Scottish National Dictionary (1700–)

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BRITCHIN, BRITCHEN, Britchan, Brechan, Bree(t)chin, n. and v. [′brɪtʃɪn, Sc.; less comm. ′britʃɪn., ′brtʃən, ′bretʃən]

1. n. Eng. breeching, the strap passed round the breech of a shaft horse to let it push backwards. Gen.Sc. Sc. 1935  Sc. Notes and Queries (March) 40:
Like Tam's horse, better i' the britchan than the collar.
Ork. c.1912  J. Omond Orkney 80 Years ago 19:
The hems were of wood and the britchin of old rope-yarn plaited.
Cai. 1916  Old Caithness Croft in John o' Groat Jnl. (14 April); Cai.7 1936:
In Caithness, however, the “brechan” is the appliance fixed to the saddle, and goes round the animal's hind-quarters, and is used for keeping the vehicle back when coming down a declivity.
Mearns 1933  “L. G. Gibbon” Cloud Howe 61:
There was still a britchen or so in the shop and a fine bit bridle.
Lth. 1831–1841  “J. Strathesk” More Bits from Blinkbonny (1885) vi.:
The breechin was wider than ony he ever saw.

2. v.

(1) tr. To fasten a horse to the shaft by means of the breeching strap. Bnff.(D) 1927  E. S. Rae Hansel fae Hame 30:
An' as he steed tae wite his draucht, Back chined and britchened tae the shaft.

(2) intr. To push back by means of this strap; also used fig. Abd. 1922  Abd. Weekly Press (7 Jan.) 3/1:
Th' nobeelity ken brawlie 'at they sit on a gey shakky seat eynoo, an, they'll gyang a gweed bit on th' Leeberal lines afore they britchen.

3. Phrases: (1) to back in the britchin', to hang back, hesitate (Bnff.2 1936); also fig.; (2) to hing in or on the breechin, idem. Known to Bnff.2, Ags.1, Kcb.9 1936. Also fig.; (3) to sit i' britchin, — into the breetchin', to refuse to move (Bnff.2, Ags.1 1936); also fig., to be lazy. (1) Abd. 1918  W. A. Mutch Ay, ay, hev ye a Spunk? 15:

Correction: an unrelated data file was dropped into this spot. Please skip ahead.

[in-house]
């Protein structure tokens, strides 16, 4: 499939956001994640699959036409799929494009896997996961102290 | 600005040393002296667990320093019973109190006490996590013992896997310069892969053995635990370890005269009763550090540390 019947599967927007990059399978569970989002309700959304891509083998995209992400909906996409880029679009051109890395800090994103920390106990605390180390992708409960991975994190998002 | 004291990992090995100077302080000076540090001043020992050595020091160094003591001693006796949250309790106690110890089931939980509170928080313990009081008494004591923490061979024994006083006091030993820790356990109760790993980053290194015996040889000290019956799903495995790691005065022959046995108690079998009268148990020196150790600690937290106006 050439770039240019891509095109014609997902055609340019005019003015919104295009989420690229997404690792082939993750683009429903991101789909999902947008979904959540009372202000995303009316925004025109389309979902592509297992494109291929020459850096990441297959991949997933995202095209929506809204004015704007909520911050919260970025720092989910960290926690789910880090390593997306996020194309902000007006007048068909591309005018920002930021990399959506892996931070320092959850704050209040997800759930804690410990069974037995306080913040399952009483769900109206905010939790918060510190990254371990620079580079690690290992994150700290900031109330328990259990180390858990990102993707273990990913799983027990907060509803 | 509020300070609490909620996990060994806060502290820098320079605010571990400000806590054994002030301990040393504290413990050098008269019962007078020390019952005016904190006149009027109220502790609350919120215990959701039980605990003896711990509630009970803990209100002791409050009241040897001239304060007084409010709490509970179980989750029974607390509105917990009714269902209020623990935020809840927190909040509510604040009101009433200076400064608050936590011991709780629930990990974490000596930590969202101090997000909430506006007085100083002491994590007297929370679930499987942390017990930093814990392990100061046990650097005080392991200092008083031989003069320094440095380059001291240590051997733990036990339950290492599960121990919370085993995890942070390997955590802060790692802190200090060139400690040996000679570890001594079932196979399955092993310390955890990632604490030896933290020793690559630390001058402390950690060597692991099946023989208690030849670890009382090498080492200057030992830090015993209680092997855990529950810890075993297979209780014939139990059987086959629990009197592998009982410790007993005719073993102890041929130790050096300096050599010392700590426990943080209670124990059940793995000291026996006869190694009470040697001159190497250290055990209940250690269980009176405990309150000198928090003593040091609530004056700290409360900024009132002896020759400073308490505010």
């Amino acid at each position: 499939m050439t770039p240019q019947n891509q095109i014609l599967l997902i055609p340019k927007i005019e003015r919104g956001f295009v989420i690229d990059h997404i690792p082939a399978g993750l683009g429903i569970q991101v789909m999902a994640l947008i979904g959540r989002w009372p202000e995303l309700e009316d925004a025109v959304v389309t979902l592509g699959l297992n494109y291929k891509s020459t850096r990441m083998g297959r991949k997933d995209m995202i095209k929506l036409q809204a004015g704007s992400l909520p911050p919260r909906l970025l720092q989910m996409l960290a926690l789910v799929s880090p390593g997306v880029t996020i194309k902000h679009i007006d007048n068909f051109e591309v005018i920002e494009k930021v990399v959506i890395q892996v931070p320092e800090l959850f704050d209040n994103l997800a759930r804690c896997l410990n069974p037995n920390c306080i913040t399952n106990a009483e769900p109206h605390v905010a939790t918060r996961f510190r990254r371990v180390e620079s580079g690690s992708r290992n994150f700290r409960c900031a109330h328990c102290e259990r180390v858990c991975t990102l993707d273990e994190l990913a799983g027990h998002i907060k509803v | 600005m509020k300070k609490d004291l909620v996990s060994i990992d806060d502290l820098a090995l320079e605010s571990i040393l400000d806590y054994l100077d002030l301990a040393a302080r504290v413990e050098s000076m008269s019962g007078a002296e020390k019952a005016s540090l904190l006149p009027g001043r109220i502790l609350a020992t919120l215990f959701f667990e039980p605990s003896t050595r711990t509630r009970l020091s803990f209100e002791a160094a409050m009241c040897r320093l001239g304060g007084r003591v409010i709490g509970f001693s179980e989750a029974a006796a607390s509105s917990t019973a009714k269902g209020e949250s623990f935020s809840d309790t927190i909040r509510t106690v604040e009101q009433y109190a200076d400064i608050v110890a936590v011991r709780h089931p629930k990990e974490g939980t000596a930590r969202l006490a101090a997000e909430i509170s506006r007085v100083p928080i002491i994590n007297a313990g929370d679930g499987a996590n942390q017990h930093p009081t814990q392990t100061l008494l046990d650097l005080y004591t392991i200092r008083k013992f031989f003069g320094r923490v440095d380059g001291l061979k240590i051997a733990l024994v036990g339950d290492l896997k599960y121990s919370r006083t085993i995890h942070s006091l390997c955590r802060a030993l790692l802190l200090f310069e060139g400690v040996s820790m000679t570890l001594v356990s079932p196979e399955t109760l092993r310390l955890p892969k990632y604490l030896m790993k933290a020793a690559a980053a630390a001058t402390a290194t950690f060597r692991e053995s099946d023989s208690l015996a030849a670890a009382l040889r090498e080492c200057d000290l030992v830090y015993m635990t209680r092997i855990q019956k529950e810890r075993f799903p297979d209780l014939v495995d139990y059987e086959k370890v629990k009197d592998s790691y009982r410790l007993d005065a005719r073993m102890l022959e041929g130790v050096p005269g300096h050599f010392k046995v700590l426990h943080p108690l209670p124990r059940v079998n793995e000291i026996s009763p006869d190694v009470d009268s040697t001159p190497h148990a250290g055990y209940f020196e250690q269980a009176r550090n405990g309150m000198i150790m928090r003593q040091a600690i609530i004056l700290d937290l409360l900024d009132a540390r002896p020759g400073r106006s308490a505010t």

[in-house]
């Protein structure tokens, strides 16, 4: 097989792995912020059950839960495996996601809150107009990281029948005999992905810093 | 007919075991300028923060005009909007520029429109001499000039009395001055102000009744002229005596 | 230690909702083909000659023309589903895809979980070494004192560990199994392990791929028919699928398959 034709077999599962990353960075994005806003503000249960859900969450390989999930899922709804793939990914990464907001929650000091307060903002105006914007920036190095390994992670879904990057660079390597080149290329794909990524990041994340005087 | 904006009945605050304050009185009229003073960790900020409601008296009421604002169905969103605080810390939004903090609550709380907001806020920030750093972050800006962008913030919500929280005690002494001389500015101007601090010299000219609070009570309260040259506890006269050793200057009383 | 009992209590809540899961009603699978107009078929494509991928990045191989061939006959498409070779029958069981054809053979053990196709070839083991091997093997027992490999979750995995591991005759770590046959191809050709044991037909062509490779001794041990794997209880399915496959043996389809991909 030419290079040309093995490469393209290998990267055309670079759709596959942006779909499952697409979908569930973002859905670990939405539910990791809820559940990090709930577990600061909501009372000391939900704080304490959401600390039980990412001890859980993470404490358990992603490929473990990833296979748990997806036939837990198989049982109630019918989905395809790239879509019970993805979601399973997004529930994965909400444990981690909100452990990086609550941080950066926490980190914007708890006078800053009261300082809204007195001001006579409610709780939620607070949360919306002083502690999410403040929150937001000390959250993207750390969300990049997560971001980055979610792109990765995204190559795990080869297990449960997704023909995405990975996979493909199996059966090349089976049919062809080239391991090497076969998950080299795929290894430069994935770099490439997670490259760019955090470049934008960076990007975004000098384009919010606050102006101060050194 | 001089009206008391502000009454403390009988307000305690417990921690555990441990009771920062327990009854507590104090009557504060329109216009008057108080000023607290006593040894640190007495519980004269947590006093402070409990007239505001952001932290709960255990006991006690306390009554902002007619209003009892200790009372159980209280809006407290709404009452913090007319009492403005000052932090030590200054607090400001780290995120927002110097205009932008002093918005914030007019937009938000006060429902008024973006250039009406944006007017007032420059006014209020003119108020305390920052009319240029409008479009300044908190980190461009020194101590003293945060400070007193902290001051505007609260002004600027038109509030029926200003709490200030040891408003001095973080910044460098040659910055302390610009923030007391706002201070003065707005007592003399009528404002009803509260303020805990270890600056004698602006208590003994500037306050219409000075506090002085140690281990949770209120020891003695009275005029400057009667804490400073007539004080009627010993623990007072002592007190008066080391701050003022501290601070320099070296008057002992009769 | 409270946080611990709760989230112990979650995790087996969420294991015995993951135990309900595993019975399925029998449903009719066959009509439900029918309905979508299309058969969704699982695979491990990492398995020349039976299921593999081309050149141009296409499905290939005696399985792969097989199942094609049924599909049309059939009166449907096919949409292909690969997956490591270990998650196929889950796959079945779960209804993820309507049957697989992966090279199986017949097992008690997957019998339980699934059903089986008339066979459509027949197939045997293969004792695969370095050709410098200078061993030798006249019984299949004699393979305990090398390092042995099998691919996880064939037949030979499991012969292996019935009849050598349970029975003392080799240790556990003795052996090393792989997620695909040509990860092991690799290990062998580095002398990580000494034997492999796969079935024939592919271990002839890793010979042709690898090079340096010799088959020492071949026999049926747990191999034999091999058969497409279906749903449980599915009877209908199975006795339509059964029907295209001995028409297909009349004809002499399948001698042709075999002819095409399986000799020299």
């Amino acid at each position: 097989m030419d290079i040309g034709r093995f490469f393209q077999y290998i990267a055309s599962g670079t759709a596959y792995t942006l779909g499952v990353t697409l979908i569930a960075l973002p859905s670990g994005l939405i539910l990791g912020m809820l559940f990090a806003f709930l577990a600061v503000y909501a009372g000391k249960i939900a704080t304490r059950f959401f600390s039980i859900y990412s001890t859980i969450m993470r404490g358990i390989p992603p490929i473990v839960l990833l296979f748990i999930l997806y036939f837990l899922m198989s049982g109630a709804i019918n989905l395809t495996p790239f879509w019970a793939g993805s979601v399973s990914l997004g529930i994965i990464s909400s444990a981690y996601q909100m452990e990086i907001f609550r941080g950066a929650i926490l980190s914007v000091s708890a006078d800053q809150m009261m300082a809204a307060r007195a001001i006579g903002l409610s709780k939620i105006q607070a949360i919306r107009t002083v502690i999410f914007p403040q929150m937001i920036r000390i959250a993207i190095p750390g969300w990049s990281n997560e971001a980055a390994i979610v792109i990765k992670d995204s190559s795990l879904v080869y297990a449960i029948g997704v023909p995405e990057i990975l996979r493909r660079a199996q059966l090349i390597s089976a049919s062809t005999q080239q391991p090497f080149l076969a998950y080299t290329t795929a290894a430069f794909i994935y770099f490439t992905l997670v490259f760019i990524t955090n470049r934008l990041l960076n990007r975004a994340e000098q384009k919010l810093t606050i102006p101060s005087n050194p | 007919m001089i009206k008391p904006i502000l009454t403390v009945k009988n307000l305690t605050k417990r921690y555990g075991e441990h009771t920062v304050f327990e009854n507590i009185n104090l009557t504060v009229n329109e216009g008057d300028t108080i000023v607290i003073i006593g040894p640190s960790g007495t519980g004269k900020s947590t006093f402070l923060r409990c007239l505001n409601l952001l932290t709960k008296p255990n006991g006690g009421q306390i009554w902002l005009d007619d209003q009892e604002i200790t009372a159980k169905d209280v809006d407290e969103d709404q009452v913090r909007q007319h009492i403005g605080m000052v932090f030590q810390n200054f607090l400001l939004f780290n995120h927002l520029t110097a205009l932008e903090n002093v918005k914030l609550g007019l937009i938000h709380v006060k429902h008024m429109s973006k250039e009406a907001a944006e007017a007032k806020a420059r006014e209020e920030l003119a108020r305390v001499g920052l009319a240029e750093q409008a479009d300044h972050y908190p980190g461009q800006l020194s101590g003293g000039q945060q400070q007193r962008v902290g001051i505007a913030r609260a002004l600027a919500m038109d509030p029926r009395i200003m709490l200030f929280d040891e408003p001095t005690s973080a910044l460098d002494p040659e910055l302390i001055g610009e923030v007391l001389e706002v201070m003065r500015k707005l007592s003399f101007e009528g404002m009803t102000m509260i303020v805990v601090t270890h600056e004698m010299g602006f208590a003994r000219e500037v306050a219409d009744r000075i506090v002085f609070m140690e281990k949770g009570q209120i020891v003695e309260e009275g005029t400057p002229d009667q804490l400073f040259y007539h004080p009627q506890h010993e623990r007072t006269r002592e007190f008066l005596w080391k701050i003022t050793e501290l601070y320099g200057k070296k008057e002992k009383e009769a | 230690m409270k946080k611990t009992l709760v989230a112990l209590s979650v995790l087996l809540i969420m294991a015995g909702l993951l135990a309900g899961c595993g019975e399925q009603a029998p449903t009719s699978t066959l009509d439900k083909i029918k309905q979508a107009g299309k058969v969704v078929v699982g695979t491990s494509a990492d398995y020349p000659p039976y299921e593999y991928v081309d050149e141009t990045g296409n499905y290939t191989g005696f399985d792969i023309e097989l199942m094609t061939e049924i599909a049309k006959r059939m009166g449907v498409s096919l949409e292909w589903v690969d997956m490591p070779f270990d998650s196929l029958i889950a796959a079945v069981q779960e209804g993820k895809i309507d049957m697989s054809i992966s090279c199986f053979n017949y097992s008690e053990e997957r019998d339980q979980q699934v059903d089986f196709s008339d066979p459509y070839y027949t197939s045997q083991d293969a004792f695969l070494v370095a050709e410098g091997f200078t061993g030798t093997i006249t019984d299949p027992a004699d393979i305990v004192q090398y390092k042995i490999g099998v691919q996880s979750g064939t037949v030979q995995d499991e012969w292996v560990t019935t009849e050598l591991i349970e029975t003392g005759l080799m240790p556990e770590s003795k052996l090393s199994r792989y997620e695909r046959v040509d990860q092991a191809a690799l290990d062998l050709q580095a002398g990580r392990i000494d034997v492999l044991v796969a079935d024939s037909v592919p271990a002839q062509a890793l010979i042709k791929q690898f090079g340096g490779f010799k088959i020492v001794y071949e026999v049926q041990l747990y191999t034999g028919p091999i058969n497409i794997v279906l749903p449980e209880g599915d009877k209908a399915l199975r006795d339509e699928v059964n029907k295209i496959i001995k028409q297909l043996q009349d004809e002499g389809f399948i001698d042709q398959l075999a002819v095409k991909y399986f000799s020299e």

The park ayont — neep reet — was roch a bit, But neen o's backit in the britchin' yet, The Gordons skelpit on in style het fit.
(2) Bwk. 1930  A. A. Falconer W.-L.:
He was keen enough to begin wi, but when he ken't the price he begood to hing in the breechin about it.
Rxb. 1826  A. Scott Poems 108:
I never stood to fidge an' fling, Like jads that take the fret, That I've seen on the breechin hing When they were hard beset.
(3) Abd. 1912–1919  Buchan Proverbs in Rymour Club Misc. II. 183:
Gin ye look the ither road she sits into the breetchin' — (said about a lazy servant).
wm.Sc. 1835–1837  Laird of Logan I. 161:
Tuts man, come awa; we'll no let ye sit down i' britchin that way.

4. Combs.: (1) breechin-breeks, “harness round hinder part of horse” (Ayr.4 1928); (2) britchen-cleeks, hooks on the shafts of a cart to which are attached the chains from the “britchen.” (2) Mearns 1857  Stonehaven Jnl. (14 May) 4/1:
The britchen-cleeks and cadden-nails Like hammers thumpit.

[Earliest quot. in N.E.D. for breeching is 1515–1524. Not given in D.O.S.T. O.E. brēc, pl. of brōc, trousers, hind-quarters. Cf. Breek, n.1]

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"Britchin n., v.". Dictionary of the Scots Language. 2004. Scottish Language Dictionaries Ltd. Accessed 17 Oct 2018 <>



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